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White Paper - The Ignition Switch conumdrum

Where to wire an ignition switch in an EV with a Li-Ion traction pack

Standard car anchor

In a standard car, the ignition switch is in series with a 12 V lead-acid battery. Some loads are powered through the ignition switch, some are powered directly. If you leave the car parked a long time, the loads that are powered directly will eventually discharge the 12 V battery completely. That's bad, but not terrible, as you can still jump start the car.

Standard car ignition
Standard car ignition.

That approach may or may not work in an EV powered by a Li-Ion traction battery.

Use a 12 V Lead-Acid battery anchor

That same approach works if a 12 V lead-acid battery is used, though with some disadvantages.

  • A 12 V charger powered by the traction pack keeps the 12 V battery charged
  • The charger must have a low-voltage cut-off, to keep the traction battery from being fully discharged if the EV is parked for a long period (Li-Ion cells are damaged when their voltage drops below 2.0 V)
  • The low voltage cut-off will save the battery, but the battery will be needlessly discharged
Using a 12 V Lead-Acid battery
Using a 12 V Lead-Acid battery.
Place the ignition switch between the Li-Ion pack and the DC-DC converter anchor

Alternatively, if a 12 V DC-DC converter is used (instead of a 12 V lead acid battery), the ignition switch can be installed between the traction battery end the DC-DC converter. That does have a couple of limitations:

  • The ignition switch may not be rated for operation at high voltage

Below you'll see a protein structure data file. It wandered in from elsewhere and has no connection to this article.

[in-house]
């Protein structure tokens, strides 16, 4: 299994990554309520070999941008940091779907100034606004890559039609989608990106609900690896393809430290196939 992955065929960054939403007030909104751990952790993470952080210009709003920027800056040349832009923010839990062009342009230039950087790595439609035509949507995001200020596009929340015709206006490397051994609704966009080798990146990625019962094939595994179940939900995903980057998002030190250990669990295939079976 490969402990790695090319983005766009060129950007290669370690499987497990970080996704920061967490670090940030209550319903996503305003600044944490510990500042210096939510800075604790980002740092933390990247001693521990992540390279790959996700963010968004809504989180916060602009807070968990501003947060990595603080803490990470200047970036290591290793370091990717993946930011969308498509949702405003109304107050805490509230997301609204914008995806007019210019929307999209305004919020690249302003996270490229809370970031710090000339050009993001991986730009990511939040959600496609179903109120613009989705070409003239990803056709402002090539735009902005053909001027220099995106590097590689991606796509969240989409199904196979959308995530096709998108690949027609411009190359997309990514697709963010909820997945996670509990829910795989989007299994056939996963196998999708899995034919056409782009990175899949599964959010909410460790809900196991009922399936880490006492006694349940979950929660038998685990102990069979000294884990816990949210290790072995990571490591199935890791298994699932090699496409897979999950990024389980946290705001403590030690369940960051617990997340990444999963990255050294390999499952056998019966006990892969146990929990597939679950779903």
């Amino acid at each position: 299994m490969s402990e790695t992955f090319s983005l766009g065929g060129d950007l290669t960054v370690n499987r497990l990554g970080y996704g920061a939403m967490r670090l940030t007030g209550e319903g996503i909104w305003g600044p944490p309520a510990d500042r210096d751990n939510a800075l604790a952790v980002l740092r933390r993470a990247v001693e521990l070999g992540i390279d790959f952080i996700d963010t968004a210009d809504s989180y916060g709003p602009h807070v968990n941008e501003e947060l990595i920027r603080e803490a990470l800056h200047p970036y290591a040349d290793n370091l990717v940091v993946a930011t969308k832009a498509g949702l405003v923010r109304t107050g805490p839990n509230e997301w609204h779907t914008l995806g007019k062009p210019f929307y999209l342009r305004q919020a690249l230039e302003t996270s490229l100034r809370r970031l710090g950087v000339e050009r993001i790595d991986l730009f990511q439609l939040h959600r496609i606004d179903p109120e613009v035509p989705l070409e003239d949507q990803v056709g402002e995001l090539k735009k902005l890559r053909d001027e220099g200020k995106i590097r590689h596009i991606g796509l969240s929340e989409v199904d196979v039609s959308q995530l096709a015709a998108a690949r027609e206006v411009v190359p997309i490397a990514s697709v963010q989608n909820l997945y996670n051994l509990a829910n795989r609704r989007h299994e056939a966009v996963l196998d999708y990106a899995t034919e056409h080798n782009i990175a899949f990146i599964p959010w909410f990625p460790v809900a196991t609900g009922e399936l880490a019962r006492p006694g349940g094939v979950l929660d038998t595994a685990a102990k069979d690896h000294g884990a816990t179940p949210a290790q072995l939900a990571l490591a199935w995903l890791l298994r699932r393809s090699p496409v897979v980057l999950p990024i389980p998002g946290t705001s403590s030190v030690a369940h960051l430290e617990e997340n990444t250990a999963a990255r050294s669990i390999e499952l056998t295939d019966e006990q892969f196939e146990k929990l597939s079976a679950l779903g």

• The ignition switch will not be able to power the 12 V accessories
Ignition between pack and converter
Ignition between pack and converter.
Leave the DC-DC converter always on anchor

Your next approach may be to power the DC-DC converter directly from the traction battery, so that 12 V is always available

  • The DC-DC converter must have a low-voltage cut-off, to keep the traction battery to be fully discharged after a long period of inactivity (Li-Ion cells are damaged when their voltage drops below 2.0 V)
  • The low voltage cut-off will save the battery, but the battery will be needlessly discharged
Converter always on
Converter always on.
Power the DC-DC converter through a relay anchor

If it is not acceptable to operate the ignition switch at high voltage, you may be tempted to drive a relay that powers the DC-DC converter from a 12 V ignition switch. However, that will not work: you will be able to turn off the EV, but you will not be able to turn it back on:

  • The battery voltage goes through the relay, to the DC-DC converter; the output of the DC-DC converter goes through the ignition switch, to power the relay
  • That forms a loop, which, once broken, cannot be closed again: once the ignition switch is turned off, there is no longer voltage on it to turn the power back on
Relay between pack and converter
Relay between pack and converter.
A solution anchor

Here is a circuit that will overcome all of these issues.

  • When the vehicle is on or plugged in, the 12 V charges-up a supercap
  • When the vehicle is off, a diode keeps the supercap from discharging
  • That supercap is always available to power the ignition switch
  • Should the supercap be discharged, plugging in the EV will restore its charge
Charger w/o 12 V output
Charger w/ 12 V output
Using a supercap; charger w/o 12V output (top) and with (bottom).

 

Creative Commons License "State Of Charge estimate with Li-Ion batteries" by Davide Andrea is licensed under a Creative Commons Attribution-Share Alike 3.0 Unported License. Permissions beyond the scope of this license may be available by contacting the author.

Davide Andrea, Elithion, 4/17/09

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